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Transgender sports bill dies after veto override fails

Published: Mar. 29, 2021 at 10:44 AM CDT
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PIERRE, S.D. - A bill banning transgender women from competing in sports programs in South Dakota has died after a House vote fell short of the two-thirds majority required to override the veto it received after Gov. Kristi Noem sent it back to the legislature.

The House voted 45-24 to overturn the veto, two votes shy of a two-thirds majority, effectively killing the bill that put South Dakota in the national spotlight in the debate of legislating transgender athletes.

Earlier Monday, lawmakers voted against considering Noem’s style-and-form veto on House Bill 1217. Noem then sent the bill back to the legislature, telling lawmakers they treat it as a vetoed bill, though denied her action should be considered a veto. After some quibbling between House leadership and Noem’s office over the use of the “veto” term, the House ultimately met and voted on it as if it were a vetoed bill.

HB 1217 was the only bill discussed when the legislature reconvened Monday for “Veto day.” Both chambers have now officially adjourned for the 2021 session.

UPDATE, 1:45 p.m.: The path of a bill banning transgender women from competing in South Dakota sports programs took another twist Monday as Gov. Kristi Noem sent the bill back to the legislature after lawmakers voted against considering her style-and-form veto.

Noem’s office sent a letter to lawmakers Monday afternoon saying the bill should be treated as a vetoed bill, though in the same letter she insisted her action should not be considered a veto.

The bill at the center of this legislative hot potato is House Bill 1217, which South Dakota lawmakers approved in the 2021 session. Noem issued a style-and-form veto to exclude college sports from the bill over concerns of potential legal challenges from the NCAA. Some lawmakers pushed back against the move, saying the governor was misusing the style-and-form veto to fundamentally alter the bill. This type of veto is usually used to clean up technical language in a bill.

What happened Monday?

The South Dakota Legislature reconvened Monday for “Veto Day,” where lawmakers consider bills vetoed by the governor. The House voted overwhelmingly against considering Noem’s style-and-form veto, sending it back to her desk. Noem’s office promptly responded with the letter, which cited an article in the state Constitution codifying style-and-form vetoes:

“Bills with errors in style or form may be returned to the Legislature by the Governor with specific recommendations for change. Bills returned shall be treated in the same manner as vetoed bills except that specific recommendations for change as to style or form may be approved by a majority vote of all the members of each house. If the Governor certifies that the bill conforms with the Governor’s specific recommendations, the bill shall become law. If the Governor fails to certify the bill, it shall be returned to the Legislature as a vetoed bill.”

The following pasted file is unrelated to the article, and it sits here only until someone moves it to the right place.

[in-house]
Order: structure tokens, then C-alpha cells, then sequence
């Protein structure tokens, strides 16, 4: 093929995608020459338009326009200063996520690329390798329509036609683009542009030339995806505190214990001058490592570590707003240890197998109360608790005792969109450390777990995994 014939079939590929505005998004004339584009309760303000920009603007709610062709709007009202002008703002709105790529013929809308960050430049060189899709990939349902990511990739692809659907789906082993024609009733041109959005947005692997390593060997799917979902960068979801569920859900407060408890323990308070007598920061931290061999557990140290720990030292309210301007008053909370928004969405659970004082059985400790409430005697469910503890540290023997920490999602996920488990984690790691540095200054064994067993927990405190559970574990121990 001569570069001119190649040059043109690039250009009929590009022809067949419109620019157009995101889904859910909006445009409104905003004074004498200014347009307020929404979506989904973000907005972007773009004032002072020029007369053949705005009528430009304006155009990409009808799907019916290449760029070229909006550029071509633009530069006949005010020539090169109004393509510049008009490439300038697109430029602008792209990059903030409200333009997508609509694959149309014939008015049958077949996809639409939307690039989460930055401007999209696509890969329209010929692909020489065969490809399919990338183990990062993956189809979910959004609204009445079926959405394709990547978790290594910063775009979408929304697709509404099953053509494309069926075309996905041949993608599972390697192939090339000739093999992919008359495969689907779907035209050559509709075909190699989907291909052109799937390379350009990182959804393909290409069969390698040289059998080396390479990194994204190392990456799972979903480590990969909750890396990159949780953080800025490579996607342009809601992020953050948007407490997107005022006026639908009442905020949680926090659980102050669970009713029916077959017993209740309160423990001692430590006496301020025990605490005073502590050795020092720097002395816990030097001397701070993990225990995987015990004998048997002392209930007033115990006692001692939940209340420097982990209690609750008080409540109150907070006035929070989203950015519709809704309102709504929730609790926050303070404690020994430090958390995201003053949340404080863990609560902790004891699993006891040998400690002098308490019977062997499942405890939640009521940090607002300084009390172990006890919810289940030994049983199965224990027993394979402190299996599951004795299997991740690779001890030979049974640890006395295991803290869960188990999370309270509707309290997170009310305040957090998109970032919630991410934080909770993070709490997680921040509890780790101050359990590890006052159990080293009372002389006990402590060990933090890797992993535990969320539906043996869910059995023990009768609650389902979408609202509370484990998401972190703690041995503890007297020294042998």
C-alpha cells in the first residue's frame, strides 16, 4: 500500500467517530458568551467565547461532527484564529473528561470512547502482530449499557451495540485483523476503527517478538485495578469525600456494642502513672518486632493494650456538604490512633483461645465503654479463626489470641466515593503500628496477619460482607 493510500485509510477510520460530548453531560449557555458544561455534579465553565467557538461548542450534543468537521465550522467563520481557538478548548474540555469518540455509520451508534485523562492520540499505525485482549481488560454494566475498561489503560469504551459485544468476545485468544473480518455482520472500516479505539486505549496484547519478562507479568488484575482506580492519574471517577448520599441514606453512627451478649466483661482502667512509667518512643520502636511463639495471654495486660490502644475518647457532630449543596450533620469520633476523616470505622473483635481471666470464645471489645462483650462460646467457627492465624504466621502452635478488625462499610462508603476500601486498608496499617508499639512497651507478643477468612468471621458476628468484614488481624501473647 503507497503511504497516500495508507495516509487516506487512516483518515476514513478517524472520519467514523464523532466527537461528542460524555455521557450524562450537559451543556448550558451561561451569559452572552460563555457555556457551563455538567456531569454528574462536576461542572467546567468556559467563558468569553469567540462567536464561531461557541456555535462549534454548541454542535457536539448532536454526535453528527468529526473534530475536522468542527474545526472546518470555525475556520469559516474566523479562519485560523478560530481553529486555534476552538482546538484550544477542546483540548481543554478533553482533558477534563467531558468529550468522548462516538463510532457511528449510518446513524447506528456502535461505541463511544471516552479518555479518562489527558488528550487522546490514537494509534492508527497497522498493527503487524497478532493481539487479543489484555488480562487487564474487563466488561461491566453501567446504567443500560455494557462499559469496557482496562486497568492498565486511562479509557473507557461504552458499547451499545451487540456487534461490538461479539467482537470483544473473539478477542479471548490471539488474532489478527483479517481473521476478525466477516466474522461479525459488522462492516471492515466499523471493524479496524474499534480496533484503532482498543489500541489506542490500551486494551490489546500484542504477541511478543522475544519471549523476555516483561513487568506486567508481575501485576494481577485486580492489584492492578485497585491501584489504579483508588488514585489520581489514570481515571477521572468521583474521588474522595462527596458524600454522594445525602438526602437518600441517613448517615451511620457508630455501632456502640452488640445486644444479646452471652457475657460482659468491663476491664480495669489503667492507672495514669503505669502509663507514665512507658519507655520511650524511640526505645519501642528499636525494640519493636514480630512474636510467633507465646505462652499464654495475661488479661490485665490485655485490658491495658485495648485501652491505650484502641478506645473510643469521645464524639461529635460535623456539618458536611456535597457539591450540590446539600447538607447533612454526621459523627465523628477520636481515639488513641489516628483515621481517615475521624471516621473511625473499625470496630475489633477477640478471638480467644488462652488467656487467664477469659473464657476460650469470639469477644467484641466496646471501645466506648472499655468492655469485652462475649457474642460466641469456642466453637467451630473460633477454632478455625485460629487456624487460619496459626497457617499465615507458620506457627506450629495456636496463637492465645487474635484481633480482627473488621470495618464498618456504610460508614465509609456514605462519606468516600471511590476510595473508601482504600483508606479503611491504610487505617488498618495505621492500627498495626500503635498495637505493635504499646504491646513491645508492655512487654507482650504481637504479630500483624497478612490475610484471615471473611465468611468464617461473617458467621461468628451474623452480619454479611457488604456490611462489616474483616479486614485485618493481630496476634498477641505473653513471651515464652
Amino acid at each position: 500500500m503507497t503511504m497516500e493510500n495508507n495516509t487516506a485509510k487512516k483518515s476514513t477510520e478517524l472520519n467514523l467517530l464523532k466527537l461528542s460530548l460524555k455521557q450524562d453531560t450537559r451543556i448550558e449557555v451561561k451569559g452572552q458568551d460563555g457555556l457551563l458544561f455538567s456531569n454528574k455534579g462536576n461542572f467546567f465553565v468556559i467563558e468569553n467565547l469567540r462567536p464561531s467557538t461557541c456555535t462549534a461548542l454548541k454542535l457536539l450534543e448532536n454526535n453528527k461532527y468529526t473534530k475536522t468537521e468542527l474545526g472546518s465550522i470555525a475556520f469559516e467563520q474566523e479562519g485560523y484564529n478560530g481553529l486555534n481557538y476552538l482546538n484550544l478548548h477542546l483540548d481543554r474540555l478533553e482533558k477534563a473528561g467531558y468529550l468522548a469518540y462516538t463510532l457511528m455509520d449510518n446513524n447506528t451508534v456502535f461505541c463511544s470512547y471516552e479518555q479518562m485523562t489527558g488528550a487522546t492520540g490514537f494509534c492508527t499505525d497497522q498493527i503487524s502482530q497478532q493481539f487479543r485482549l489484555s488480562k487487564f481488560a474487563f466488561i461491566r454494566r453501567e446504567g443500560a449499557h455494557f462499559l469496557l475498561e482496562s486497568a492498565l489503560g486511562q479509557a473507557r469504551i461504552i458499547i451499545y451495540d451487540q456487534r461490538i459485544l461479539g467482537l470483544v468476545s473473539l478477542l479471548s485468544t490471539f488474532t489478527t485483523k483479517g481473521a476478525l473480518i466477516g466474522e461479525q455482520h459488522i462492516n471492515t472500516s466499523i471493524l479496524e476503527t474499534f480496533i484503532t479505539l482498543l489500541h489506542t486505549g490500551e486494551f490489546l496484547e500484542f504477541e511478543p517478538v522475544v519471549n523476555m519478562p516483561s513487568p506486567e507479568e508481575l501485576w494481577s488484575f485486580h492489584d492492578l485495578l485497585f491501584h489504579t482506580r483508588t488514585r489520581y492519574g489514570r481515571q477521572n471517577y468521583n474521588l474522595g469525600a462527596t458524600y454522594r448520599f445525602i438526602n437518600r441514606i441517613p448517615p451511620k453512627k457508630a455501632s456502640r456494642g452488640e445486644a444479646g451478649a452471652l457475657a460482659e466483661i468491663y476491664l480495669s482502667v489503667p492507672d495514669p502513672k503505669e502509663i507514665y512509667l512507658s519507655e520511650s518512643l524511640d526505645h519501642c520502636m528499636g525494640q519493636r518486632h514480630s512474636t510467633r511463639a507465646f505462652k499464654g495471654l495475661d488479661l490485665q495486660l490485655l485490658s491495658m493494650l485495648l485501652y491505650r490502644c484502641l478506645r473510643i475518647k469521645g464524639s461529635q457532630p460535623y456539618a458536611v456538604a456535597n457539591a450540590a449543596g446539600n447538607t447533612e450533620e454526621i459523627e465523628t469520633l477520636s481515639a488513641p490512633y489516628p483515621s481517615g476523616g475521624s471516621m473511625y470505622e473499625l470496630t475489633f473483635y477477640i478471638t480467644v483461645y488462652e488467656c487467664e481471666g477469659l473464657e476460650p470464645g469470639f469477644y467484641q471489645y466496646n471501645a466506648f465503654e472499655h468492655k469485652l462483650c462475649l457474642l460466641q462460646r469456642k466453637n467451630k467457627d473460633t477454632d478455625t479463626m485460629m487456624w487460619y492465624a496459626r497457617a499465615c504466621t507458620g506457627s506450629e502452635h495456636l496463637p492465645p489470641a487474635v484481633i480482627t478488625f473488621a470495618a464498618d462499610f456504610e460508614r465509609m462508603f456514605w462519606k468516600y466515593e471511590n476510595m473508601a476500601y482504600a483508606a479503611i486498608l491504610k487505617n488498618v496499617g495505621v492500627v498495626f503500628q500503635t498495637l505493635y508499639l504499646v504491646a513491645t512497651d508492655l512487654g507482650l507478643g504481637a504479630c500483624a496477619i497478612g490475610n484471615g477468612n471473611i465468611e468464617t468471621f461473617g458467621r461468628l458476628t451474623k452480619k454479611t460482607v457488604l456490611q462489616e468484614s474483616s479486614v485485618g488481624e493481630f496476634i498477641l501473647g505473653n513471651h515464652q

Noem’s letter said she cannot certify the bill “conforms with my specific recommendations,” so she is returning the bill to the legislature. However, she said the action of returning the bill is “not a veto.”

Why all the quibbling over language?

The governor has parsed her language carefully since announcing her style-and-form veto of the bill last week. Noem says she supports the bill, but she believes the bill as it was written will ultimately be challenged and likely struck down in the courts.

The move drew criticism from some of Noem’s fellow conservatives. Fox News host Tucker Carlson challenged Noem on the topic when she appeared on his show, saying the governor was “caving” to the NCAA.”

Noem has defended her actions, saying passing a bill that will likely get struck down amounts to a “participation trophy.” She also announced the launch of a group called “Defend Title IX Now.” She said if the coalition gains enough support, it could serve as a springboard to challenge the NCAA on the issue at a national level.

What’s next?

Regardless of the language, the fate of the bill is now in the hands of the legislature. If a two-thirds majority in both chambers vote to override the veto, the bill will become law. If a vote in either chamber comes up short, it will be dead.

Earlier story

South Dakota lawmakers have voted down Gov. Kristi Noem’s veto altering a bill that banned transgender women and girls from competing in sports programs in the state.

The House of Representatives voted 67-2 against considering Noem’s style-and-form veto on House Bill 1217 on Monday.

Lawmakers are reconvening in Pierre for the so-called “Veto day,” where the legislature considers any bills vetoed by the governor. A two-thirds majority is required to override a veto. HB 1217 was the only bill Noem challenged during the 2021 session.

Noem used a “style and form” on the bill, excluding university athletics from the bill. The governor said while she supported the bill, she believed her changes were necessary to defend it from legal challenges from the NCAA.

Some lawmakers spoke out against Noem’s veto, calling it unconstitutional. Such vetoes are usually used to clean up technical language in a bill, not change its scope or power.

The bill now moves back to the governor’s desk. Noem has the option of signing it into law or issuing a full veto.

Copyright 2021 Dakota News Now. The Associated Press contributed to this report.